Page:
Capitol Hill Gives Stephen Colbert the Cold Shoulder

Not everyone thought the comedian's testimony on Capitol Hill was funny.

By Naima Ramos-Chapman Sep 30, 2010

Well, at least there’s one thing that Republicans and Democrats can agree on these days: they both think comedian talk show host Stephen Colbert is a nuisance.

Lawmakers on both sides of the aisle seem particularly unhappy after Colbert’s appearance on Capitol Hill last week, where he testified before the House immigration subcommittee. At the hearing, Colbert made the following joke:

This is America. I don’t want a tomato picked by a Mexican. I want one picked by an American. Then sliced by a Guatemalan, and served by a Venezuelan in a spa where a Chilean gives me a Brazilian. Because my great grandfather did not travel across 4,000 miles of the Atlantic ocean to see this country overrun by immigrants. He did it because he killed a man back in Ireland.

But clearly, not everyone was laughing.

"My experience with that show is like herpes. It never goes away, and it itches and sometimes flares up," former aide to Rep. Lynn Westmoreland told Politico, after his boss appeared on the show in 2006. 

Erika Lovely and Marin Cogan point out that Westermoreland, a conservative Georgia Republican who co-sponsored a bill requiring that the Ten Commandments be displayed in Congress, became the subject of laughter on Colbert after appearing on the show and seeming only to be able to name three of the commandments. But the antipathy for Colbert doesn’t stop there.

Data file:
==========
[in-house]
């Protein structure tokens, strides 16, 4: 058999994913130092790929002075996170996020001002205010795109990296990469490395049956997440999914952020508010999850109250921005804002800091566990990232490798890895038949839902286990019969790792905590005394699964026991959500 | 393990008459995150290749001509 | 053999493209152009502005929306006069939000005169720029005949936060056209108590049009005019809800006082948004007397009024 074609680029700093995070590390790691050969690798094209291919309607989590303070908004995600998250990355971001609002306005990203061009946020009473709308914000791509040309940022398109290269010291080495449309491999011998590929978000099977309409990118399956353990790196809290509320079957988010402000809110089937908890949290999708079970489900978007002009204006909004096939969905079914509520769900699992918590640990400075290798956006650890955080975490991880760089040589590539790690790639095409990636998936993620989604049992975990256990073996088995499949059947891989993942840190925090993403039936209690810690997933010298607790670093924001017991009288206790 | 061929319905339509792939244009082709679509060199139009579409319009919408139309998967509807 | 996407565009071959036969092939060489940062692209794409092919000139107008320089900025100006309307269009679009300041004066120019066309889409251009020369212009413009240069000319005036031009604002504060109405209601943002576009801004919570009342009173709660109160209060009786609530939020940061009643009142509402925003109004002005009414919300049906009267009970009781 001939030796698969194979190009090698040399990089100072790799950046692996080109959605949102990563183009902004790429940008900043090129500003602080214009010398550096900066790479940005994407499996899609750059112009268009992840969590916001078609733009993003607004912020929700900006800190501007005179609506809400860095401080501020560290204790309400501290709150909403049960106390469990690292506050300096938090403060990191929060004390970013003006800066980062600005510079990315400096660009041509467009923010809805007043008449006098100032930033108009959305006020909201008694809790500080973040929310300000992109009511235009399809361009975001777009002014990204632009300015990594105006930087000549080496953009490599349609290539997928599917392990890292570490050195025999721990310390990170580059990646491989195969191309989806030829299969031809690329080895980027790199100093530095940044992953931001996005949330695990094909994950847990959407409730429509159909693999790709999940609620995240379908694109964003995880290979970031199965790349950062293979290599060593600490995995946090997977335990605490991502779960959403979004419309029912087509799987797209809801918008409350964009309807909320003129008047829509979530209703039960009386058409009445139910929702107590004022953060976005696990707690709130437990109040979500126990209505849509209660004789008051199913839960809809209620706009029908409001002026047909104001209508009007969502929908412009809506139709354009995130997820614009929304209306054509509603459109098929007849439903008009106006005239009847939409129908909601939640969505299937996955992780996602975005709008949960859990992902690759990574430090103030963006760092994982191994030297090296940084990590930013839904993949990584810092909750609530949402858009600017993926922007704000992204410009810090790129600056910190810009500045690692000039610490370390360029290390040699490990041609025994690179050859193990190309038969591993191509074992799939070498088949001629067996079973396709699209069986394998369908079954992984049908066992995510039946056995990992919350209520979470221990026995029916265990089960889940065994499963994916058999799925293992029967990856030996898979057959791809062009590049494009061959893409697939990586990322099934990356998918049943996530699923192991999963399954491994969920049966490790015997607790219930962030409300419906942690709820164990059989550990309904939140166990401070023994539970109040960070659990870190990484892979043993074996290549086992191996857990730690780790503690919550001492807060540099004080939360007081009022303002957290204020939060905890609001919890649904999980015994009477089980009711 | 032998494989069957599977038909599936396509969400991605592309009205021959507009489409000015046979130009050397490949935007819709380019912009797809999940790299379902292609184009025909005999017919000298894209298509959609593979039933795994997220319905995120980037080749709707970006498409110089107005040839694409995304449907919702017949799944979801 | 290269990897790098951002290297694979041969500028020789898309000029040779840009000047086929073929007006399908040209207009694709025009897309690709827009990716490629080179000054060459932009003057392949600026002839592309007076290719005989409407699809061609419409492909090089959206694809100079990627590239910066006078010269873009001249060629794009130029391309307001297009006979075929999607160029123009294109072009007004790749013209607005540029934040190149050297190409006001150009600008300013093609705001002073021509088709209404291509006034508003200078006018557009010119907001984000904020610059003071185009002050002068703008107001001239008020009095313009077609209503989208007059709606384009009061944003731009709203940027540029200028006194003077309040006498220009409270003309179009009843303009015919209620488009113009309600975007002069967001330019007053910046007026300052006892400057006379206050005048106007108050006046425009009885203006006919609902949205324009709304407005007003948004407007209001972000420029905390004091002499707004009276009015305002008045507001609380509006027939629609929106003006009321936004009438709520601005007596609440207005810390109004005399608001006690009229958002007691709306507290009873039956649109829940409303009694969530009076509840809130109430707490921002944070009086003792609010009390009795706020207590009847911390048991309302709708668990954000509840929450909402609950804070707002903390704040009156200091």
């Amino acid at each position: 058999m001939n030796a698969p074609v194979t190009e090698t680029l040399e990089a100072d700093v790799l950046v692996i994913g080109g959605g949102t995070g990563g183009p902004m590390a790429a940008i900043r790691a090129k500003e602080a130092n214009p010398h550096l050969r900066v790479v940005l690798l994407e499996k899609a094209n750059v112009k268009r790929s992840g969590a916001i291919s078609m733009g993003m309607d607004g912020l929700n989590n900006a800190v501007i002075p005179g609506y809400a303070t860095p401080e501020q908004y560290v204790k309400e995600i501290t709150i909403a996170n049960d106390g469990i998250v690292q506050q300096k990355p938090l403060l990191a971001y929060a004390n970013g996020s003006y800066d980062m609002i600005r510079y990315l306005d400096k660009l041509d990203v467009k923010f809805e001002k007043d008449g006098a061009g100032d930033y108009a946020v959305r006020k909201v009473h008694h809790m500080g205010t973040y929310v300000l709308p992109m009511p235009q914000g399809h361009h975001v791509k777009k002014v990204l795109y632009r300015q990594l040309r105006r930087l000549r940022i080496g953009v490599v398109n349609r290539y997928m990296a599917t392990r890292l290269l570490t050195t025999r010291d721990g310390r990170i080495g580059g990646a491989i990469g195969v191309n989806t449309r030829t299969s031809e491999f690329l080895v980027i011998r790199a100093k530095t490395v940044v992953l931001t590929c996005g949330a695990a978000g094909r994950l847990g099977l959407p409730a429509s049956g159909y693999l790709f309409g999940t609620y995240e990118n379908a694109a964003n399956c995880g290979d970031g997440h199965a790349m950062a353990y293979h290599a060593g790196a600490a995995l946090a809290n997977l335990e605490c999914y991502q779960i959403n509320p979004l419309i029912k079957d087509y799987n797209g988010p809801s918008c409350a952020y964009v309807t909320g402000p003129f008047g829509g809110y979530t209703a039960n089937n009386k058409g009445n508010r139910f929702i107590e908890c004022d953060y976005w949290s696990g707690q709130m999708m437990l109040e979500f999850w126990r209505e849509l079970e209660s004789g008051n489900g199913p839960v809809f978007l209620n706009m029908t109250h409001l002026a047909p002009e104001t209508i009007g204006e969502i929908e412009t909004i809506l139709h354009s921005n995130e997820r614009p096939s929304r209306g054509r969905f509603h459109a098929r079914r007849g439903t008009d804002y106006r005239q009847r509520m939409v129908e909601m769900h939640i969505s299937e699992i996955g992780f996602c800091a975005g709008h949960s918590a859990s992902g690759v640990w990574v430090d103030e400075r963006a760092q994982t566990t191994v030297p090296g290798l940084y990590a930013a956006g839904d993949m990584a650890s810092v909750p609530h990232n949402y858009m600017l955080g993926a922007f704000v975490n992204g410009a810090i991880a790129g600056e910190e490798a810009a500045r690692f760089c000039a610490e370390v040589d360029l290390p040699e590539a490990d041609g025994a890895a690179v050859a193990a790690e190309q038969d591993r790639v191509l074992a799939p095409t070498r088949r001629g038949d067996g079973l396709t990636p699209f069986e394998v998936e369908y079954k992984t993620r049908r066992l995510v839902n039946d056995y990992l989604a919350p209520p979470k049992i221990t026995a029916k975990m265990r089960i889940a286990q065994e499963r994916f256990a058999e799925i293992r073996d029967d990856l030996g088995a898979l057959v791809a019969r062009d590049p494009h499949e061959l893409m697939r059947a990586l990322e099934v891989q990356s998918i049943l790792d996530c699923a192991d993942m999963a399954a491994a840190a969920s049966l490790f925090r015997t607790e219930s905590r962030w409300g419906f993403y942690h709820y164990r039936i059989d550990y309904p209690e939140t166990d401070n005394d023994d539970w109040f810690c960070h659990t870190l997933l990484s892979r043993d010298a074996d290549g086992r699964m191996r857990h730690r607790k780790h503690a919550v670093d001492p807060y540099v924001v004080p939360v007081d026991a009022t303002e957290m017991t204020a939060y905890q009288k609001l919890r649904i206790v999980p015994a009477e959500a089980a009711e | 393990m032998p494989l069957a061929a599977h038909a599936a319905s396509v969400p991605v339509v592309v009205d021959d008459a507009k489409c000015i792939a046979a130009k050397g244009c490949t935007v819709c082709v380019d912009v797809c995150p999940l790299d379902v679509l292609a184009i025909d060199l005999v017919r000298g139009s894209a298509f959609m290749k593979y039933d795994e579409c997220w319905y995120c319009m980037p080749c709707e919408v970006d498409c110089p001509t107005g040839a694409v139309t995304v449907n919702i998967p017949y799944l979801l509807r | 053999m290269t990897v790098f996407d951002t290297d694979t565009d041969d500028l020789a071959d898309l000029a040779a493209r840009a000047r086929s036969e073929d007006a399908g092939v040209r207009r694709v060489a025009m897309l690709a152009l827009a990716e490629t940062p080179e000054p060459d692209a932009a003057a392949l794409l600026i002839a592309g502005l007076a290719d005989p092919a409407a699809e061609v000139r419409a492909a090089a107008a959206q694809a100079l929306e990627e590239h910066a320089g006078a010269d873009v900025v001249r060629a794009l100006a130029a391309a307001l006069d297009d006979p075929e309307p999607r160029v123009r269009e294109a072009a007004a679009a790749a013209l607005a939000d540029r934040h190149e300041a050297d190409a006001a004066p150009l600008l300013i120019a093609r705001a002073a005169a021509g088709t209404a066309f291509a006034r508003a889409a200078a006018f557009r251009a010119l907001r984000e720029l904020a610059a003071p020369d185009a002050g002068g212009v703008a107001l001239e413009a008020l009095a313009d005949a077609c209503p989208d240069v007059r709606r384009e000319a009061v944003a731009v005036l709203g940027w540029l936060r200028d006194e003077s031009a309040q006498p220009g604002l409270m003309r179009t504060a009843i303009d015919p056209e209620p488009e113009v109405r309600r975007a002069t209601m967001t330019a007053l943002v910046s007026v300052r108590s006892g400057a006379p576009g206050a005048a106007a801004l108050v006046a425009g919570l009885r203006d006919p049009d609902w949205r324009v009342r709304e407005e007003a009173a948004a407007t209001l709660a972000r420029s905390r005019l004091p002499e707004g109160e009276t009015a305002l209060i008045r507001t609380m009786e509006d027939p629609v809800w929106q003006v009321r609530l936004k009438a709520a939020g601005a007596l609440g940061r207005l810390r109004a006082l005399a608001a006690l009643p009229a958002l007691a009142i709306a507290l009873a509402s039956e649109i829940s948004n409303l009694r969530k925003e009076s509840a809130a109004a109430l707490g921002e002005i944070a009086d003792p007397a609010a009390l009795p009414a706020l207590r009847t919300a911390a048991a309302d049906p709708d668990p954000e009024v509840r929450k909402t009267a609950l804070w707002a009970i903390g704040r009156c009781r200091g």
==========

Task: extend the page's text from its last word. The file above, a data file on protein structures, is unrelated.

While serving in the House, President Obama’s soon-to-be former chief of staff Rahm Emanuel once warned his staff against appearing on the show. And Politico notes that House Speaker Nancy Pelosi told reporters, "I watch it all the time, and I think, ‘Why would anybody go on there?’"

In 2006, more than 40 segments of "Better Know a District" aired. This year less than 10 have been produced.

Poking fun at politicians seem to have been costly for Colbert, but like Jamilah King noted last week his good humor is surely to be appreciated by at least some in the immigration reform movement.

At least one politician has Colbert’s back. Rep. Bill Pascrell had this to say about politicians who seem quick to put Colbert on their hitlists: "Aw, give me a break, would you please? We’ve got serious problems — come on, look! We took ourselves so seriously, people’s expectations rose, and we couldn’t meet them. ‘Get a life,’ I tell those people."